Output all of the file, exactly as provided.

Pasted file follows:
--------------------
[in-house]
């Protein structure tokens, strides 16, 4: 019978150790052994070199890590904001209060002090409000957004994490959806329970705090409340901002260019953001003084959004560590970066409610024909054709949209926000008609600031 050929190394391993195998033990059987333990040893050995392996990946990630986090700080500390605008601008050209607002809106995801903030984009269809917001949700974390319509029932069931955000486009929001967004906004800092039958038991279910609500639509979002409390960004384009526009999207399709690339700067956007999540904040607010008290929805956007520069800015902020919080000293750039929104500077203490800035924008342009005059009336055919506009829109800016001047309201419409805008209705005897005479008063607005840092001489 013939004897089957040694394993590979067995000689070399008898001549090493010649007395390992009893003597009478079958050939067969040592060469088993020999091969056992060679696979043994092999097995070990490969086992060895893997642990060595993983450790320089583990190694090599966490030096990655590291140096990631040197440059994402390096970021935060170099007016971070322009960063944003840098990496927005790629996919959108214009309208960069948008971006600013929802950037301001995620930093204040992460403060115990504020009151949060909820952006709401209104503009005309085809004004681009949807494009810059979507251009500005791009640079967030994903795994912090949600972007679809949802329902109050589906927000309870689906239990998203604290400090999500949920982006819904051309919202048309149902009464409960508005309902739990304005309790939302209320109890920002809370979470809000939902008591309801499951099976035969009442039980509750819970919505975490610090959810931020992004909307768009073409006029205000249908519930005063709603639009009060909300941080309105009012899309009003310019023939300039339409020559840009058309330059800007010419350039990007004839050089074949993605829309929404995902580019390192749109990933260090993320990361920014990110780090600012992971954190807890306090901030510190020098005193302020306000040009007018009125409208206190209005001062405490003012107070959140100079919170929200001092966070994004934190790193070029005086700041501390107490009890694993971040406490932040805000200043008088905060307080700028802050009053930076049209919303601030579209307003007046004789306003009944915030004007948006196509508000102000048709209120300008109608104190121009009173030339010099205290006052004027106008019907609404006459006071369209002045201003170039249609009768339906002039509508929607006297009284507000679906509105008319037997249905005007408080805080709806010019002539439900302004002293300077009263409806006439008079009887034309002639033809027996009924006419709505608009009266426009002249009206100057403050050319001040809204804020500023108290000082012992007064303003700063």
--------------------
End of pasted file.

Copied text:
[in-house]
């Protein structure tokens, strides 16, 4: 019978150790052994070199890590904001209060002090409000957004994490959806329970705090409340901002260019953001003084959004560590970066409610024909054709949209926000008609600031 050929190394391993195998033990059987333990040893050995392996990946990630986090700080500390605008601008050209607002809106995801903030984009269809917001949700974390319509029932069931955000486009929001967004906004800092039958038991279910609500639509979002409390960004384009526009999207399709690339700067956007999540904040607010008290929805956007520069800015902020919080000293750039929104500077203490800035924008342009005059009336055919506009829109800016001047309201419409805008209705005897005479008063607005840092001489 013939004897089957040694394993590979067995000689070399008898001549090493010649007395390992009893003597009478079958050939067969040592060469088993020999091969056992060679696979043994092999097995070990490969086992060895893997642990060595993983450790320089583990190694090599966490030096990655590291140096990631040197440059994402390096970021935060170099007016971070322009960063944003840098990496927005790629996919959108214009309208960069948008971006600013929802950037301001995620930093204040992460403060115990504020009151949060909820952006709401209104503009005309085809004004681009949807494009810059979507251009500005791009640079967030994903795994912090949600972007679809949802329902109050589906927000309870689906239990998203604290400090999500949920982006819904051309919202048309149902009464409960508005309902739990304005309790939302209320109890920002809370979470809000939902008591309801499951099976035969009442039980509750819970919505975490610090959810931020992004909307768009073409006029205000249908519930005063709603639009009060909300941080309105009012899309009003310019023939300039339409020559840009058309330059800007010419350039990007004839050089074949993605829309929404995902580019390192749109990933260090993320990361920014990110780090600012992971954190807890306090901030510190020098005193302020306000040009007018009125409208206190209005001062405490003012107070959140100079919170929200001092966070994004934190790193070029005086700041501390107490009890694993971040406490932040805000200043008088905060307080700028802050009053930076049209919303601030579209307003007046004789306003009944915030004007948006196509508000102000048709209120300008109608104190121009009173030339010099205290006052004027106008019907609404006459006071369209002045201003170039249609009768339906002039509508929607006297009284507000679906509105008319037997249905005007408080805080709806010019002539439900302004002293300077009263409806006439008079009887034309002639033809027996009924006419709505608009009266426009002249009206100057403050050319001040809204804020500023108290000082012992007064303003700063």